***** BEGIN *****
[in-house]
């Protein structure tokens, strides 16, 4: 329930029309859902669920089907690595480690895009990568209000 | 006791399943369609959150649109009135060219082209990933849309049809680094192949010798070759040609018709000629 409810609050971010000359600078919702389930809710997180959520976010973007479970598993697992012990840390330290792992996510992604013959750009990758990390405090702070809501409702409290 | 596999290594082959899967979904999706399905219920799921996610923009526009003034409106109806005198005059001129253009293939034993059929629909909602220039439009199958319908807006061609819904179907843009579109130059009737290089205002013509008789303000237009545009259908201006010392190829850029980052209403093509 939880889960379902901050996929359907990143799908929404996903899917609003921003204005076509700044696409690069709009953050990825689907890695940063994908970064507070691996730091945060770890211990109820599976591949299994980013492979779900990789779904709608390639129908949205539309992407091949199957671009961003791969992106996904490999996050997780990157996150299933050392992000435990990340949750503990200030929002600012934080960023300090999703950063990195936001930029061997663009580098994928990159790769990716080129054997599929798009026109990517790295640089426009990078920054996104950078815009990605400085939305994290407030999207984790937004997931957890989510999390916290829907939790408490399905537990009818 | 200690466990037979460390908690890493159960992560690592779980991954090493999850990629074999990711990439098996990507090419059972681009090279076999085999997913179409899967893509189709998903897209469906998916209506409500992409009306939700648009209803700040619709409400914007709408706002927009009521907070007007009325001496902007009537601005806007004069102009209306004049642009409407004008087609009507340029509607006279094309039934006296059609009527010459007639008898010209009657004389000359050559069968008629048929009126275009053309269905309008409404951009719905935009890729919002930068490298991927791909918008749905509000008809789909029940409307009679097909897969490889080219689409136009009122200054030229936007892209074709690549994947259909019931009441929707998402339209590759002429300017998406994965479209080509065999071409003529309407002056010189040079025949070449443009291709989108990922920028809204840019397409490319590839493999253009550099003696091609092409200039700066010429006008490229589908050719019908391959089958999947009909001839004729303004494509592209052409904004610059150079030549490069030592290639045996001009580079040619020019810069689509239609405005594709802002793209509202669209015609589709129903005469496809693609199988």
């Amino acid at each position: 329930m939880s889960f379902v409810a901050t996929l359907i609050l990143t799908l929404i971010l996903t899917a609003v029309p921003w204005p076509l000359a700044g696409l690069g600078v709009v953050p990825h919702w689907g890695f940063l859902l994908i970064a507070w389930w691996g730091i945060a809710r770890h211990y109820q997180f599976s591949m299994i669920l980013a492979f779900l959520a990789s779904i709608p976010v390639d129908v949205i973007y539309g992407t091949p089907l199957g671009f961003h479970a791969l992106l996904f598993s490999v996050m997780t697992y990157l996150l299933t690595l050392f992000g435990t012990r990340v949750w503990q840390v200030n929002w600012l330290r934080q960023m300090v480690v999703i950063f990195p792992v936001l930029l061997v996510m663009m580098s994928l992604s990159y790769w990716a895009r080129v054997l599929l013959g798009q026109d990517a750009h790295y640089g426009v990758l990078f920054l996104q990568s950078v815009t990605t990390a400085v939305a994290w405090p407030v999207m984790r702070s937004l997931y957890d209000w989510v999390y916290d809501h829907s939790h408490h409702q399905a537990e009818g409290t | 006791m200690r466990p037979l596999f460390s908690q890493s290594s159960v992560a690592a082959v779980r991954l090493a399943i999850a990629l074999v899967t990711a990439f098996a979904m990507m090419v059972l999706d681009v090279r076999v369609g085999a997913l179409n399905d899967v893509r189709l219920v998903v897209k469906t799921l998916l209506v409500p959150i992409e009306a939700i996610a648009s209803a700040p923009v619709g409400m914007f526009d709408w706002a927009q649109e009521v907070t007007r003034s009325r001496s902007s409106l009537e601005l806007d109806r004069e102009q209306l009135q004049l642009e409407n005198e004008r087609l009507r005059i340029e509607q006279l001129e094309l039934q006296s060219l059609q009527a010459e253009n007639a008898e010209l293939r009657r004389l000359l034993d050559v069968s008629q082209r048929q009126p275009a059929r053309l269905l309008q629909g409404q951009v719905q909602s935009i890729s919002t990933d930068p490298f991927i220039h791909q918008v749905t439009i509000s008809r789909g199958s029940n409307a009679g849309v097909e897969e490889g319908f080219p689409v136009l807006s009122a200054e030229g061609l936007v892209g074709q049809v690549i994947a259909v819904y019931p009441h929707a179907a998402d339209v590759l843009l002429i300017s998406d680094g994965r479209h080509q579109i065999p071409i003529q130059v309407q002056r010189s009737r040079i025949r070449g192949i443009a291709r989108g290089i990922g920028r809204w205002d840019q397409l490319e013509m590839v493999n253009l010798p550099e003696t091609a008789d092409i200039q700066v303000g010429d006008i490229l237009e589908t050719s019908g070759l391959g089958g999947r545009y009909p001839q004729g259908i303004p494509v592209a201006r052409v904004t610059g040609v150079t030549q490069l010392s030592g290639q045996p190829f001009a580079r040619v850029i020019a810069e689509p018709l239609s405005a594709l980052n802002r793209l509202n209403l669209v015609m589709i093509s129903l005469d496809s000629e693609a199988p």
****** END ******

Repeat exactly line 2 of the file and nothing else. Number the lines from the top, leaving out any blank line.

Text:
């Protein structure tokens, strides 16, 4: 329930029309859902669920089907690595480690895009990568209000 | 006791399943369609959150649109009135060219082209990933849309049809680094192949010798070759040609018709000629 409810609050971010000359600078919702389930809710997180959520976010973007479970598993697992012990840390330290792992996510992604013959750009990758990390405090702070809501409702409290 | 596999290594082959899967979904999706399905219920799921996610923009526009003034409106109806005198005059001129253009293939034993059929629909909602220039439009199958319908807006061609819904179907843009579109130059009737290089205002013509008789303000237009545009259908201006010392190829850029980052209403093509 939880889960379902901050996929359907990143799908929404996903899917609003921003204005076509700044696409690069709009953050990825689907890695940063994908970064507070691996730091945060770890211990109820599976591949299994980013492979779900990789779904709608390639129908949205539309992407091949199957671009961003791969992106996904490999996050997780990157996150299933050392992000435990990340949750503990200030929002600012934080960023300090999703950063990195936001930029061997663009580098994928990159790769990716080129054997599929798009026109990517790295640089426009990078920054996104950078815009990605400085939305994290407030999207984790937004997931957890989510999390916290829907939790408490399905537990009818 | 200690466990037979460390908690890493159960992560690592779980991954090493999850990629074999990711990439098996990507090419059972681009090279076999085999997913179409899967893509189709998903897209469906998916209506409500992409009306939700648009209803700040619709409400914007709408706002927009009521907070007007009325001496902007009537601005806007004069102009209306004049642009409407004008087609009507340029509607006279094309039934006296059609009527010459007639008898010209009657004389000359050559069968008629048929009126275009053309269905309008409404951009719905935009890729919002930068490298991927791909918008749905509000008809789909029940409307009679097909897969490889080219689409136009009122200054030229936007892209074709690549994947259909019931009441929707998402339209590759002429300017998406994965479209080509065999071409003529309407002056010189040079025949070449443009291709989108990922920028809204840019397409490319590839493999253009550099003696091609092409200039700066010429006008490229589908050719019908391959089958999947009909001839004729303004494509592209052409904004610059150079030549490069030592290639045996001009580079040619020019810069689509239609405005594709802002793209509202669209015609589709129903005469496809693609199988």